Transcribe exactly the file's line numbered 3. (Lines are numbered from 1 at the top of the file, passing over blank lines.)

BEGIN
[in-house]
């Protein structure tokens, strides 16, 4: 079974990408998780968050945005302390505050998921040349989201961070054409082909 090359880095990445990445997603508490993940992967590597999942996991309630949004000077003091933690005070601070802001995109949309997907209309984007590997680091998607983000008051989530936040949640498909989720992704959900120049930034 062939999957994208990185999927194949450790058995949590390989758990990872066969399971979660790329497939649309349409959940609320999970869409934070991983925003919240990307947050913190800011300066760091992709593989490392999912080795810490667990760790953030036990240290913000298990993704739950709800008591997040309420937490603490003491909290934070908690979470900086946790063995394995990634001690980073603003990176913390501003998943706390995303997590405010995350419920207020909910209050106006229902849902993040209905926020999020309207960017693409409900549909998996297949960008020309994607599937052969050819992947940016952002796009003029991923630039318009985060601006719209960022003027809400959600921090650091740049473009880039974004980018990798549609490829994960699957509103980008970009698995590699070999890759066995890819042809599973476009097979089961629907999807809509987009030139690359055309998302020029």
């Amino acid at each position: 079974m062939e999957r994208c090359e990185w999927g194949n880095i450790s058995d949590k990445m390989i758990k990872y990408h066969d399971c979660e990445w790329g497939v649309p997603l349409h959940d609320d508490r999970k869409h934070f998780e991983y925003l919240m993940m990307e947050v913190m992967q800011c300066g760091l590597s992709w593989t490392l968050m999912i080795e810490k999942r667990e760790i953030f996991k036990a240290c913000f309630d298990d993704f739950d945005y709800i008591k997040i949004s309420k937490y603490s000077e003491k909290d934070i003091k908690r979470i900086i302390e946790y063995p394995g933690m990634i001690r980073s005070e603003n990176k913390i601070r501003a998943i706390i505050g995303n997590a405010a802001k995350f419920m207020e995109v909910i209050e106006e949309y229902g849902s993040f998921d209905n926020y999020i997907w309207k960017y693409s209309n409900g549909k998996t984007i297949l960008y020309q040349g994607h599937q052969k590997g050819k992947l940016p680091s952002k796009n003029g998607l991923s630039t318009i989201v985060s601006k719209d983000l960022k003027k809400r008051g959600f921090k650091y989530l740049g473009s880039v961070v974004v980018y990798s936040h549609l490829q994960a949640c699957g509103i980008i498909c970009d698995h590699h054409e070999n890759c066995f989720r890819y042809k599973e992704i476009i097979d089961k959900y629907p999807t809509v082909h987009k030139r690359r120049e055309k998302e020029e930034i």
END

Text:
């Amino acid at each position: 079974m062939e999957r994208c090359e990185w999927g194949n880095i450790s058995d949590k990445m390989i758990k990872y990408h066969d399971c979660e990445w790329g497939v649309p997603l349409h959940d609320d508490r999970k869409h934070f998780e991983y925003l919240m993940m990307e947050v913190m992967q800011c300066g760091l590597s992709w593989t490392l968050m999912i080795e810490k999942r667990e760790i953030f996991k036990a240290c913000f309630d298990d993704f739950d945005y709800i008591k997040i949004s309420k937490y603490s000077e003491k909290d934070i003091k908690r979470i900086i302390e946790y063995p394995g933690m990634i001690r980073s005070e603003n990176k913390i601070r501003a998943i706390i505050g995303n997590a405010a802001k995350f419920m207020e995109v909910i209050e106006e949309y229902g849902s993040f998921d209905n926020y999020i997907w309207k960017y693409s209309n409900g549909k998996t984007i297949l960008y020309q040349g994607h599937q052969k590997g050819k992947l940016p680091s952002k796009n003029g998607l991923s630039t318009i989201v985060s601006k719209d983000l960022k003027k809400r008051g959600f921090k650091y989530l740049g473009s880039v961070v974004v980018y990798s936040h549609l490829q994960a949640c699957g509103i980008i498909c970009d698995h590699h054409e070999n890759c066995f989720r890819y042809k599973e992704i476009i097979d089961k959900y629907p999807t809509v082909h987009k030139r690359r120049e055309k998302e020029e930034i």